House debates

Tuesday, 21 August 2018


Prime Minister

2:09 pm

Photo of Bill ShortenBill Shorten (Maribyrnong, Australian Labor Party, Leader of the Opposition) Share this | Hansard source

I seek leave to move the following motion:

That this House has no confidence in the Prime Minister.

Leave not granted.

I move:

That so much of standing orders be suspended as would prevent the Member for Maribyrnong from moving this motion forthwith:

That this House has no confidence in the Prime Minister.

Today Australia has a Prime Minister in name only—a Prime Minister without power and a Prime Minister without policies. This is an appalling outcome for the nation. Unbelievably—after yesterday, when we saw how divided the government were—they are more divided today than they were yesterday. The conduct of this narcissistic government is both shocking and selfish, and undervalues the Australian people. This House should vote for no confidence because the Prime Minister has no authority, no power and no policies. The reason for that sits behind him. If nearly half of his own government do not want him to be the Prime Minister of Australia, why should the rest of Australia have to put up with him?

The case for no confidence in the Prime Minister has five points to it. First, if the Prime Minister's own party does not want him—and today nearly half of his party voted against him remaining Prime Minister—why should the parliament put up with him? The second reason, of course, as we saw yesterday, is the dismal paralysis on policies to lower energy prices and to tackle climate change. They cannot pass the parliament because this Prime Minister does not have the confidence of all of his backbench. Thirdly, this Prime Minister has never seen a fight for his principles that he hasn't squibbed and he has notoriously poor judgement, which his backbench and frontbench are willing to tell any journalist, anonymously, at any time. Fourthly—and even more importantly than the first three reasons—this Prime Minister and his government are ignoring the real challenges of the Australian people, and it means we can have no confidence in him. Finally, the reason why this parliament should have no confidence in the Prime Minister is there are divisions at the heart of this government which cannot be papered over by simply changing the salesman for this government.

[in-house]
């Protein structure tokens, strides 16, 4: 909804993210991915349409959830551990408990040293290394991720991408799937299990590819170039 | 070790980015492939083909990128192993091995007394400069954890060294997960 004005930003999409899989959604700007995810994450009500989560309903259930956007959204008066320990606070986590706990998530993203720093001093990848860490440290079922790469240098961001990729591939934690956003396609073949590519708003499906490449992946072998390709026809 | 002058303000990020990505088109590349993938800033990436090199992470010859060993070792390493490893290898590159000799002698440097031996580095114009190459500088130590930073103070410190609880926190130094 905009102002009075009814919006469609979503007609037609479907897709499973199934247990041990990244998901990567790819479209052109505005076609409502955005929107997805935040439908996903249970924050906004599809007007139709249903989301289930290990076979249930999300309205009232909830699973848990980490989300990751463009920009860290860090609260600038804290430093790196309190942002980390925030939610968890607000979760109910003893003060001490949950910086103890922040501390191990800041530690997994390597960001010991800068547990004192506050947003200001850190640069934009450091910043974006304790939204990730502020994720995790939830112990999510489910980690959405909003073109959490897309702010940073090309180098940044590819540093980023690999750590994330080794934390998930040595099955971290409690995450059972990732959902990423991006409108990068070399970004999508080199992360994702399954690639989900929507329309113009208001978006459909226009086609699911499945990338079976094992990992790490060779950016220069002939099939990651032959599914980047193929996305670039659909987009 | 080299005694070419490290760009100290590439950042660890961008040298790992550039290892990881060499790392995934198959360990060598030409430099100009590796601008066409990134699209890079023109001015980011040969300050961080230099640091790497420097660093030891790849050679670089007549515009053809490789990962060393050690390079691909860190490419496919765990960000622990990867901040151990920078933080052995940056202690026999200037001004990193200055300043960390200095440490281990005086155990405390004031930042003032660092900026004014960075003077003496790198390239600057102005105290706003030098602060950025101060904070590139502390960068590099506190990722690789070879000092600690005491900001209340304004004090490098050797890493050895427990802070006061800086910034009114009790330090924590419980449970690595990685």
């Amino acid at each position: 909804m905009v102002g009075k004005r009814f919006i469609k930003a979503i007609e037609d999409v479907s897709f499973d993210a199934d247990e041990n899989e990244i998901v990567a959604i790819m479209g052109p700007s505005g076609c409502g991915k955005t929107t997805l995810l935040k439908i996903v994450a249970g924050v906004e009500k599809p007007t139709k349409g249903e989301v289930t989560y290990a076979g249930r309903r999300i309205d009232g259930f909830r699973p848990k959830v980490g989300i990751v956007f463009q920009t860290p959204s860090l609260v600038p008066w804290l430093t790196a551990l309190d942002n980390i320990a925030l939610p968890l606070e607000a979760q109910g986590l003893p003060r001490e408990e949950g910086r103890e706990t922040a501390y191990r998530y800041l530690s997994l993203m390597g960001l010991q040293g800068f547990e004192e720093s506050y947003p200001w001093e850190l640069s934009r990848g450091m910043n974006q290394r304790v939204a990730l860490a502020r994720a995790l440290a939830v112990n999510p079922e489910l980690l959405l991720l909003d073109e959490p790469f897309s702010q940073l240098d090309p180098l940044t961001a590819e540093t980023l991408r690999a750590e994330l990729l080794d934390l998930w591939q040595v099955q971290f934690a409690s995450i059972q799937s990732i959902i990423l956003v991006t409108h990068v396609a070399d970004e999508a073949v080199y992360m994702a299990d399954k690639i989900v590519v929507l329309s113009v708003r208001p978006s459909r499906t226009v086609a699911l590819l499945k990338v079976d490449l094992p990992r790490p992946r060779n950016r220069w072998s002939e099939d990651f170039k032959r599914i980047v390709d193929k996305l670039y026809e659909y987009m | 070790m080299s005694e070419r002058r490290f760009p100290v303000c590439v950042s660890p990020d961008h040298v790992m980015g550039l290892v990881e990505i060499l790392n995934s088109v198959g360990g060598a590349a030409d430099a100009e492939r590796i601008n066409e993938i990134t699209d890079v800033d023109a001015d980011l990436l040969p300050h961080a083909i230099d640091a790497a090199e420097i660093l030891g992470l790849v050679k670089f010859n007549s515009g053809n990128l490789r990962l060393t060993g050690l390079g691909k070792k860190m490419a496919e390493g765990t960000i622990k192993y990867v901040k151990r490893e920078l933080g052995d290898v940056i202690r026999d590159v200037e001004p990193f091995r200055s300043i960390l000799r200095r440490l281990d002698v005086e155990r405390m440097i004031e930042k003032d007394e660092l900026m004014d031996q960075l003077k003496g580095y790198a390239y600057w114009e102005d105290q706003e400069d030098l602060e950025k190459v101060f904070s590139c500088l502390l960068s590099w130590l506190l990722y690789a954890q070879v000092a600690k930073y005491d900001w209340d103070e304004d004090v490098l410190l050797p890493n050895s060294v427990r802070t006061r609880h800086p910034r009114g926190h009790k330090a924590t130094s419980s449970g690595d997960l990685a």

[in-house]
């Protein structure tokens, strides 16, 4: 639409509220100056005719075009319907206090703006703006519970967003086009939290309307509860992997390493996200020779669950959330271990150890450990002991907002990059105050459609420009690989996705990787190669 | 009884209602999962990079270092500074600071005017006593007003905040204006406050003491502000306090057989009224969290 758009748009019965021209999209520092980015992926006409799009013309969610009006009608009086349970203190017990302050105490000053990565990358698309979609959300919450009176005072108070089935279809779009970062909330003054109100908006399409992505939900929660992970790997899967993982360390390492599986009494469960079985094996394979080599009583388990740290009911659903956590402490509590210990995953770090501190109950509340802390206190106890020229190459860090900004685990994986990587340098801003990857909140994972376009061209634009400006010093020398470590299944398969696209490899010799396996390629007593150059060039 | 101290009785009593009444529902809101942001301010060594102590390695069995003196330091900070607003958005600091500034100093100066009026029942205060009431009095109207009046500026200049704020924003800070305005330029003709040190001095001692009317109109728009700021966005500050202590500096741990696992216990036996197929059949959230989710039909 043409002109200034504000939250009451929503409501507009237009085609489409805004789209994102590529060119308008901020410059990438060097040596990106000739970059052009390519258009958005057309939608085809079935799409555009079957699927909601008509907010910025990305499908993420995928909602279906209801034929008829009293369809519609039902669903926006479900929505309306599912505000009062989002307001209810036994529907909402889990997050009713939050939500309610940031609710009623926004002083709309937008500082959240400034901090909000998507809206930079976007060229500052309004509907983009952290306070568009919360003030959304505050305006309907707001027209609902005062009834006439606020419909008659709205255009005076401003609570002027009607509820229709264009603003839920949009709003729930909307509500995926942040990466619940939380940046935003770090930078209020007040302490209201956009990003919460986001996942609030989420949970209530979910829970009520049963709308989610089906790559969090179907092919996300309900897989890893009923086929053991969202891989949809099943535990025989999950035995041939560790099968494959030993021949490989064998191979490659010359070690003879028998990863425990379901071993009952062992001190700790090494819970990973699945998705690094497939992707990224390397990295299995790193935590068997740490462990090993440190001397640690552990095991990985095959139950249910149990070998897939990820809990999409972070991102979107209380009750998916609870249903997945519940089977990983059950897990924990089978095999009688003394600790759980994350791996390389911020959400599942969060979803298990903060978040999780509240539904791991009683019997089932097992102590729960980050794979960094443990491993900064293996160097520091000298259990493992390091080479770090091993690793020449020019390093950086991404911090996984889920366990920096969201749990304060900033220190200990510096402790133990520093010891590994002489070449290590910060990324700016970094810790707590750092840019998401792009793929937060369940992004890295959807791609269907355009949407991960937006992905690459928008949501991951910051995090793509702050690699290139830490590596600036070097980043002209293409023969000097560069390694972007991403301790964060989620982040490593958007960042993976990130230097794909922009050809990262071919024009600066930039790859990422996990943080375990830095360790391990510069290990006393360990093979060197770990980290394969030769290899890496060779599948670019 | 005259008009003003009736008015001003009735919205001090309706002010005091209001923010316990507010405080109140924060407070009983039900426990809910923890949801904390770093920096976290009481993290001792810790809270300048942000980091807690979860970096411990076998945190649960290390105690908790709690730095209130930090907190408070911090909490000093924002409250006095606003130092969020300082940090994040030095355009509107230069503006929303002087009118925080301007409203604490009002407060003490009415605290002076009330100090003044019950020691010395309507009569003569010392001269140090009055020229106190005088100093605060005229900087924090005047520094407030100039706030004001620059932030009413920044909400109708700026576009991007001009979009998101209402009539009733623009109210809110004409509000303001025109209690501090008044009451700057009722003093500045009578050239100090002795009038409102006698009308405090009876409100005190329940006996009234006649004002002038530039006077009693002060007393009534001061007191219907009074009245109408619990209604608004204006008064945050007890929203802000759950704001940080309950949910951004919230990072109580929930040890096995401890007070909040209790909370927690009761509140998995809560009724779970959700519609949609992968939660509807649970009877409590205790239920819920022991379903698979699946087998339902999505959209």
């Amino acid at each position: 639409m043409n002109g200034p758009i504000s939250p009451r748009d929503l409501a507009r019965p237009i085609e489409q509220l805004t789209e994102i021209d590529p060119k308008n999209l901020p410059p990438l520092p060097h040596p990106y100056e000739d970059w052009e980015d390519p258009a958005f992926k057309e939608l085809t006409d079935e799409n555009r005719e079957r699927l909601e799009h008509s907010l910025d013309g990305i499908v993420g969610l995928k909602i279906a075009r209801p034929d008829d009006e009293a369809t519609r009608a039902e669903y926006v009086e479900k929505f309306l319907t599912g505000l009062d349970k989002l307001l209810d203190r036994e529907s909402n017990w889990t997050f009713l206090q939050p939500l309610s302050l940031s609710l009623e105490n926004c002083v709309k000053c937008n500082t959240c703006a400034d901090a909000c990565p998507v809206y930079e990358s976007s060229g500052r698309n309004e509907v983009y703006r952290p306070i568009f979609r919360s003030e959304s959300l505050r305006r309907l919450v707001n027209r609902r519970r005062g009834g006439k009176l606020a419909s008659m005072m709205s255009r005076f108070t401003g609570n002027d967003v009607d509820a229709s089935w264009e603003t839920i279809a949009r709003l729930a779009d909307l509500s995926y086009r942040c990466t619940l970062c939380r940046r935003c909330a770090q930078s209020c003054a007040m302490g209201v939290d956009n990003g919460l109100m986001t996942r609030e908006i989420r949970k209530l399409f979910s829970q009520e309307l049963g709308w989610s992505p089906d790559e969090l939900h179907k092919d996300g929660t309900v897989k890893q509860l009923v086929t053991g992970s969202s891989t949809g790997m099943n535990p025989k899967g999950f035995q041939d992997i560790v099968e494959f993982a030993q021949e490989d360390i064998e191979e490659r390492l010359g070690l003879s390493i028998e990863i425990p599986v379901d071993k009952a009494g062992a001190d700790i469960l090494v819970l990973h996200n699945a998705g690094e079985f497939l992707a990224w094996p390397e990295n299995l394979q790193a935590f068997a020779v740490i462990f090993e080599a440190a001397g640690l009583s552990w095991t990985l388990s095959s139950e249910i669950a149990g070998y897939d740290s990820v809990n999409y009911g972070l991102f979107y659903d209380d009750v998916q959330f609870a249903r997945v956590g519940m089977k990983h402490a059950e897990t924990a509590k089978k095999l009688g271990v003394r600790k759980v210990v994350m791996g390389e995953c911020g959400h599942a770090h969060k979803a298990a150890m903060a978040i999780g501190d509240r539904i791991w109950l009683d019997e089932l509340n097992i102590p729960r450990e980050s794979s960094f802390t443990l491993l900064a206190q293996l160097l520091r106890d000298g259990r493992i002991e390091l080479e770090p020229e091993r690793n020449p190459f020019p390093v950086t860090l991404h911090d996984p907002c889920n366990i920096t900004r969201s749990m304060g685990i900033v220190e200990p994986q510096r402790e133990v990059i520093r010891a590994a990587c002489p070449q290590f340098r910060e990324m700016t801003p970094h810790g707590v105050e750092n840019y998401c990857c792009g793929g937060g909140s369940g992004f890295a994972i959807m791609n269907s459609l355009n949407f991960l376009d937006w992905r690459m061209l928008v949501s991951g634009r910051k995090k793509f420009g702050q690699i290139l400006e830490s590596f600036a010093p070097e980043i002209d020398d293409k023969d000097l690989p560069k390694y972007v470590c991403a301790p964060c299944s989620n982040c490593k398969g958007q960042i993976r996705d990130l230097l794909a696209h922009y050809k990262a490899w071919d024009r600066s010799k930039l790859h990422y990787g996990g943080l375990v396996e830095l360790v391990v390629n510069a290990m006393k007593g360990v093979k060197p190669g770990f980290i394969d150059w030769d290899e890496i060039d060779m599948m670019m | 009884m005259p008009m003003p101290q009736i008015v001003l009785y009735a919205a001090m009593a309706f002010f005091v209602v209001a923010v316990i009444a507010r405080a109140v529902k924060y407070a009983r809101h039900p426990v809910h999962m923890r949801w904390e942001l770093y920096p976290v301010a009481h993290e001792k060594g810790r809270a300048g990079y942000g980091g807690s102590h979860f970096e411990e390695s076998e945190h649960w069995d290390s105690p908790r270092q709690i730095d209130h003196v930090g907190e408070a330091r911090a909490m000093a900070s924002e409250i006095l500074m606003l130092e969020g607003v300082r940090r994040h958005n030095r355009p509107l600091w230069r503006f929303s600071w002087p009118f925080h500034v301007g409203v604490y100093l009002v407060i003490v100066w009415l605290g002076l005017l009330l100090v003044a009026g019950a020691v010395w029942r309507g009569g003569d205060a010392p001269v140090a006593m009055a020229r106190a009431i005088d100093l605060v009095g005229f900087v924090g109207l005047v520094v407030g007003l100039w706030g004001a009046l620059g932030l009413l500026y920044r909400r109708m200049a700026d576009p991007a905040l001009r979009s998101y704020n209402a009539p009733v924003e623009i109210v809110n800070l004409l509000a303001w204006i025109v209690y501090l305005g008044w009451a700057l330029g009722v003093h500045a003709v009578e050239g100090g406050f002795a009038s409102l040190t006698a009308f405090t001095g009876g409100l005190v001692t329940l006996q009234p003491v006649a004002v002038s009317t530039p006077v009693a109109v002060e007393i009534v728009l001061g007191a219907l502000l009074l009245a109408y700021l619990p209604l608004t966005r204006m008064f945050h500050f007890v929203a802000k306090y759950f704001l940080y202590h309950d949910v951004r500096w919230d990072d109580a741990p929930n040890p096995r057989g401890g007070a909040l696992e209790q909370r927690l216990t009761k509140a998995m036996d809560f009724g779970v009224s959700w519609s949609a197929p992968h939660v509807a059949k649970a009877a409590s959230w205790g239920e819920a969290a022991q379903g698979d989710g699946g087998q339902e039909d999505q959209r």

Turning to the first case for why we should have no confidence in the Prime Minister, we saw remarkable scenes today. Yesterday the former Minister for Home Affairs said he supported the Prime Minister—until today. But, more than just his challenge to the Prime Minister, there is the fact that another 34 of his colleagues, within 24 hours of the Prime Minister spilling his own position, wanted him gone. This government has lost the will to live. Indeed, what is more significant is that some of the people who voted against the Prime Minister still sit in the executive of this parliament.

Opposition members interjecting


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